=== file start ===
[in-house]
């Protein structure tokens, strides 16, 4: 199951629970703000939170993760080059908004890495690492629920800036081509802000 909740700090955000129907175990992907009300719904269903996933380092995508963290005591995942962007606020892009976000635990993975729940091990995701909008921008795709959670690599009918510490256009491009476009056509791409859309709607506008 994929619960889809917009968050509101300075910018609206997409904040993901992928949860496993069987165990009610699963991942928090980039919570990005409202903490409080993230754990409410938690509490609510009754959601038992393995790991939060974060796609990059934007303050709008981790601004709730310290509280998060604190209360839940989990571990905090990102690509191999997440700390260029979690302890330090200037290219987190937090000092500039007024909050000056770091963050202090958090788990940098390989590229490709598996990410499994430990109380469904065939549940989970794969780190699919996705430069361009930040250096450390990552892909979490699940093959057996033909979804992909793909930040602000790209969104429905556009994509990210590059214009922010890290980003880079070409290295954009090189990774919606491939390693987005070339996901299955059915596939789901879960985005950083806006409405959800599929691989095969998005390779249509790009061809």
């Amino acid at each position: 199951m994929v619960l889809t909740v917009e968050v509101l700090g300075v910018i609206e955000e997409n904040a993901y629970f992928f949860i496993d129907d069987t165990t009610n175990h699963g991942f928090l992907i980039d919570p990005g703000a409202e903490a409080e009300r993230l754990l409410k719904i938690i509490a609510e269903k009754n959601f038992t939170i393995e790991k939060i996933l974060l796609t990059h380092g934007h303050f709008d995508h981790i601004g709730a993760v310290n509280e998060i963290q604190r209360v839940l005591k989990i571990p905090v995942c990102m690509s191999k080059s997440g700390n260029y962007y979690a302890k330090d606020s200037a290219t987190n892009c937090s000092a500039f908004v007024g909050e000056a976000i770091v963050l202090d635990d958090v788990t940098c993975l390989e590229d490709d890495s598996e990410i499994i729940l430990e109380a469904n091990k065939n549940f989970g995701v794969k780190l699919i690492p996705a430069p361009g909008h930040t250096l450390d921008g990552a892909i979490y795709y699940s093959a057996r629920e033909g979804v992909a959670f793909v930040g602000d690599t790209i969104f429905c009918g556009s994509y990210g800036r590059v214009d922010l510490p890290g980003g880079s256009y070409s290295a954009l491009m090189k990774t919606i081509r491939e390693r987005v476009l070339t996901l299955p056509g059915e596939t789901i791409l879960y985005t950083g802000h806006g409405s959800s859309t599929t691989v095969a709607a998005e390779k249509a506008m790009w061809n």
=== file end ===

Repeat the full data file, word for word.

[in-house]
């Protein structure tokens, strides 16, 4: 199951629970703000939170993760080059908004890495690492629920800036081509802000 909740700090955000129907175990992907009300719904269903996933380092995508963290005591995942962007606020892009976000635990993975729940091990995701909008921008795709959670690599009918510490256009491009476009056509791409859309709607506008 994929619960889809917009968050509101300075910018609206997409904040993901992928949860496993069987165990009610699963991942928090980039919570990005409202903490409080993230754990409410938690509490609510009754959601038992393995790991939060974060796609990059934007303050709008981790601004709730310290509280998060604190209360839940989990571990905090990102690509191999997440700390260029979690302890330090200037290219987190937090000092500039007024909050000056770091963050202090958090788990940098390989590229490709598996990410499994430990109380469904065939549940989970794969780190699919996705430069361009930040250096450390990552892909979490699940093959057996033909979804992909793909930040602000790209969104429905556009994509990210590059214009922010890290980003880079070409290295954009090189990774919606491939390693987005070339996901299955059915596939789901879960985005950083806006409405959800599929691989095969998005390779249509790009061809």
């Amino acid at each position: 199951m994929v619960l889809t909740v917009e968050v509101l700090g300075v910018i609206e955000e997409n904040a993901y629970f992928f949860i496993d129907d069987t165990t009610n175990h699963g991942f928090l992907i980039d919570p990005g703000a409202e903490a409080e009300r993230l754990l409410k719904i938690i509490a609510e269903k009754n959601f038992t939170i393995e790991k939060i996933l974060l796609t990059h380092g934007h303050f709008d995508h981790i601004g709730a993760v310290n509280e998060i963290q604190r209360v839940l005591k989990i571990p905090v995942c990102m690509s191999k080059s997440g700390n260029y962007y979690a302890k330090d606020s200037a290219t987190n892009c937090s000092a500039f908004v007024g909050e000056a976000i770091v963050l202090d635990d958090v788990t940098c993975l390989e590229d490709d890495s598996e990410i499994i729940l430990e109380a469904n091990k065939n549940f989970g995701v794969k780190l699919i690492p996705a430069p361009g909008h930040t250096l450390d921008g990552a892909i979490y795709y699940s093959a057996r629920e033909g979804v992909a959670f793909v930040g602000d690599t790209i969104f429905c009918g556009s994509y990210g800036r590059v214009d922010l510490p890290g980003g880079s256009y070409s290295a954009l491009m090189k990774t919606i081509r491939e390693r987005v476009l070339t996901l299955p056509g059915e596939t789901i791409l879960y985005t950083g802000h806006g409405s959800s859309t599929t691989v095969a709607a998005e390779k249509a506008m790009w061809n």